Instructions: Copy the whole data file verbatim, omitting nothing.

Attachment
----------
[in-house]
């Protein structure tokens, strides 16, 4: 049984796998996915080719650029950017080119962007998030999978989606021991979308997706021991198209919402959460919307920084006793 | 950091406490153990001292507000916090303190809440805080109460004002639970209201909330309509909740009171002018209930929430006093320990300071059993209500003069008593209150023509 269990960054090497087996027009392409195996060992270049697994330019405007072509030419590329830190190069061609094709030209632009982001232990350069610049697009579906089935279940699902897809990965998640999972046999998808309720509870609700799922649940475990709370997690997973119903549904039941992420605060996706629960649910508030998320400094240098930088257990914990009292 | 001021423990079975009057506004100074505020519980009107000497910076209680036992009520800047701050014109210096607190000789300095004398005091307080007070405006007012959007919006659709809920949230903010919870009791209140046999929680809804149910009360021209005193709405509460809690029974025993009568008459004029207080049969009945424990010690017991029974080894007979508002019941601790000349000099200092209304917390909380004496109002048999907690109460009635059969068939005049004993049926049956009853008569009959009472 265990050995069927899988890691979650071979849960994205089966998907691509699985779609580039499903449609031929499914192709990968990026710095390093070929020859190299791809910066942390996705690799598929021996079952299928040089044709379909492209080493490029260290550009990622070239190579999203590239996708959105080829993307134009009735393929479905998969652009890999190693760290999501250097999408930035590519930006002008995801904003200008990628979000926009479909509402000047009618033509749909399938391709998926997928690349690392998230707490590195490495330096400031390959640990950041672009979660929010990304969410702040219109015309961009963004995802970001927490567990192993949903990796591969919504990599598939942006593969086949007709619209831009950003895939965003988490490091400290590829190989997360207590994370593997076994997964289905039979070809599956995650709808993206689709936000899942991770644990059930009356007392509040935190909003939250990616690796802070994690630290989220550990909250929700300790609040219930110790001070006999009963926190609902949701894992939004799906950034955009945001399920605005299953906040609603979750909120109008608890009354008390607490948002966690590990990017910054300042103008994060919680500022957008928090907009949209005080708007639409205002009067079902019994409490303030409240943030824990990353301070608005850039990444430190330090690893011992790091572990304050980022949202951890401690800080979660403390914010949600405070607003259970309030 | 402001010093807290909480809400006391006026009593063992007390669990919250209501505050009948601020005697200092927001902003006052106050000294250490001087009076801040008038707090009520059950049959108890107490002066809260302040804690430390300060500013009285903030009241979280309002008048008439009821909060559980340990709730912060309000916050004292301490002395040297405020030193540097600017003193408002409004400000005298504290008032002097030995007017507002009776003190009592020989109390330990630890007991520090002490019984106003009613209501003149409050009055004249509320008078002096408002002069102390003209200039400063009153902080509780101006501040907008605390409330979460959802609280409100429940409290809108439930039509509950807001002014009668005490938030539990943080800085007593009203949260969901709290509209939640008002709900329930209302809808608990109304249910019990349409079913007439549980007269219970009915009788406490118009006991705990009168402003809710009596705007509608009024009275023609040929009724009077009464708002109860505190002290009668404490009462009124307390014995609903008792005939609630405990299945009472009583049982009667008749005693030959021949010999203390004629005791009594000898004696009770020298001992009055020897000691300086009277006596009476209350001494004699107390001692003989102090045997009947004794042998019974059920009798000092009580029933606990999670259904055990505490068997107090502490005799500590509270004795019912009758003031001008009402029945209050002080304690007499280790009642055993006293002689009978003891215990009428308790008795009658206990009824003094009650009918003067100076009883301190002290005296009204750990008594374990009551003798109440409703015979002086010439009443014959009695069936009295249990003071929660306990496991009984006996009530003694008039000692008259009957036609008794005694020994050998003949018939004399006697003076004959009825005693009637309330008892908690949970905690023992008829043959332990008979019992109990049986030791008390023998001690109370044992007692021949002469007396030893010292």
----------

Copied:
[in-house]
């Protein structure tokens, strides 16, 4: 049984796998996915080719650029950017080119962007998030999978989606021991979308997706021991198209919402959460919307920084006793 | 950091406490153990001292507000916090303190809440805080109460004002639970209201909330309509909740009171002018209930929430006093320990300071059993209500003069008593209150023509 269990960054090497087996027009392409195996060992270049697994330019405007072509030419590329830190190069061609094709030209632009982001232990350069610049697009579906089935279940699902897809990965998640999972046999998808309720509870609700799922649940475990709370997690997973119903549904039941992420605060996706629960649910508030998320400094240098930088257990914990009292 | 001021423990079975009057506004100074505020519980009107000497910076209680036992009520800047701050014109210096607190000789300095004398005091307080007070405006007012959007919006659709809920949230903010919870009791209140046999929680809804149910009360021209005193709405509460809690029974025993009568008459004029207080049969009945424990010690017991029974080894007979508002019941601790000349000099200092209304917390909380004496109002048999907690109460009635059969068939005049004993049926049956009853008569009959009472 265990050995069927899988890691979650071979849960994205089966998907691509699985779609580039499903449609031929499914192709990968990026710095390093070929020859190299791809910066942390996705690799598929021996079952299928040089044709379909492209080493490029260290550009990622070239190579999203590239996708959105080829993307134009009735393929479905998969652009890999190693760290999501250097999408930035590519930006002008995801904003200008990628979000926009479909509402000047009618033509749909399938391709998926997928690349690392998230707490590195490495330096400031390959640990950041672009979660929010990304969410702040219109015309961009963004995802970001927490567990192993949903990796591969919504990599598939942006593969086949007709619209831009950003895939965003988490490091400290590829190989997360207590994370593997076994997964289905039979070809599956995650709808993206689709936000899942991770644990059930009356007392509040935190909003939250990616690796802070994690630290989220550990909250929700300790609040219930110790001070006999009963926190609902949701894992939004799906950034955009945001399920605005299953906040609603979750909120109008608890009354008390607490948002966690590990990017910054300042103008994060919680500022957008928090907009949209005080708007639409205002009067079902019994409490303030409240943030824990990353301070608005850039990444430190330090690893011992790091572990304050980022949202951890401690800080979660403390914010949600405070607003259970309030 | 402001010093807290909480809400006391006026009593063992007390669990919250209501505050009948601020005697200092927001902003006052106050000294250490001087009076801040008038707090009520059950049959108890107490002066809260302040804690430390300060500013009285903030009241979280309002008048008439009821909060559980340990709730912060309000916050004292301490002395040297405020030193540097600017003193408002409004400000005298504290008032002097030995007017507002009776003190009592020989109390330990630890007991520090002490019984106003009613209501003149409050009055004249509320008078002096408002002069102390003209200039400063009153902080509780101006501040907008605390409330979460959802609280409100429940409290809108439930039509509950807001002014009668005490938030539990943080800085007593009203949260969901709290509209939640008002709900329930209302809808608990109304249910019990349409079913007439549980007269219970009915009788406490118009006991705990009168402003809710009596705007509608009024009275023609040929009724009077009464708002109860505190002290009668404490009462009124307390014995609903008792005939609630405990299945009472009583049982009667008749005693030959021949010999203390004629005791009594000898004696009770020298001992009055020897000691300086009277006596009476209350001494004699107390001692003989102090045997009947004794042998019974059920009798000092009580029933606990999670259904055990505490068997107090502490005799500590509270004795019912009758003031001008009402029945209050002080304690007499280790009642055993006293002689009978003891215990009428308790008795009658206990009824003094009650009918003067100076009883301190002290005296009204750990008594374990009551003798109440409703015979002086010439009443014959009695069936009295249990003071929660306990496991009984006996009530003694008039000692008259009957036609008794005694020994050998003949018939004399006697003076004959009825005693009637309330008892908690949970905690023992008829043959332990008979019992109990049986030791008390023998001690109370044992007692021949002469007396030893010292």